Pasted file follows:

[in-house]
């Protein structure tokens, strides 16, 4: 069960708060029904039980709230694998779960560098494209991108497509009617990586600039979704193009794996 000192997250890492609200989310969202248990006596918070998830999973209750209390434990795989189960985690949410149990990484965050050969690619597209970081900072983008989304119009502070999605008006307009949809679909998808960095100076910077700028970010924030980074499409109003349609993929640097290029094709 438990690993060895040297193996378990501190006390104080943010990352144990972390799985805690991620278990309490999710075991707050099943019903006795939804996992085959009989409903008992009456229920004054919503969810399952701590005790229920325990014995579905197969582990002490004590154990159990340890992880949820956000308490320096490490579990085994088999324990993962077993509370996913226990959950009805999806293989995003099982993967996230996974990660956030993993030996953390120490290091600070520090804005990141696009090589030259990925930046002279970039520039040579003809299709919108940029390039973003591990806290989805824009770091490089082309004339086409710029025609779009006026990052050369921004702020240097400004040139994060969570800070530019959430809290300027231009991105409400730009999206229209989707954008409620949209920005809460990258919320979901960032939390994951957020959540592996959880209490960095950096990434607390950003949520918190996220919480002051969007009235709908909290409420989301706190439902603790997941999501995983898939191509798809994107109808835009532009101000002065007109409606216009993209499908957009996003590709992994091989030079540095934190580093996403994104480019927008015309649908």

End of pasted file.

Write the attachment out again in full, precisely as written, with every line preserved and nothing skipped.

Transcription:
[in-house]
């Protein structure tokens, strides 16, 4: 069960708060029904039980709230694998779960560098494209991108497509009617990586600039979704193009794996 000192997250890492609200989310969202248990006596918070998830999973209750209390434990795989189960985690949410149990990484965050050969690619597209970081900072983008989304119009502070999605008006307009949809679909998808960095100076910077700028970010924030980074499409109003349609993929640097290029094709 438990690993060895040297193996378990501190006390104080943010990352144990972390799985805690991620278990309490999710075991707050099943019903006795939804996992085959009989409903008992009456229920004054919503969810399952701590005790229920325990014995579905197969582990002490004590154990159990340890992880949820956000308490320096490490579990085994088999324990993962077993509370996913226990959950009805999806293989995003099982993967996230996974990660956030993993030996953390120490290091600070520090804005990141696009090589030259990925930046002279970039520039040579003809299709919108940029390039973003591990806290989805824009770091490089082309004339086409710029025609779009006026990052050369921004702020240097400004040139994060969570800070530019959430809290300027231009991105409400730009999206229209989707954008409620949209920005809460990258919320979901960032939390994951957020959540592996959880209490960095950096990434607390950003949520918190996220919480002051969007009235709908909290409420989301706190439902603790997941999501995983898939191509798809994107109808835009532009101000002065007109409606216009993209499908957009996003590709992994091989030079540095934190580093996403994104480019927008015309649908």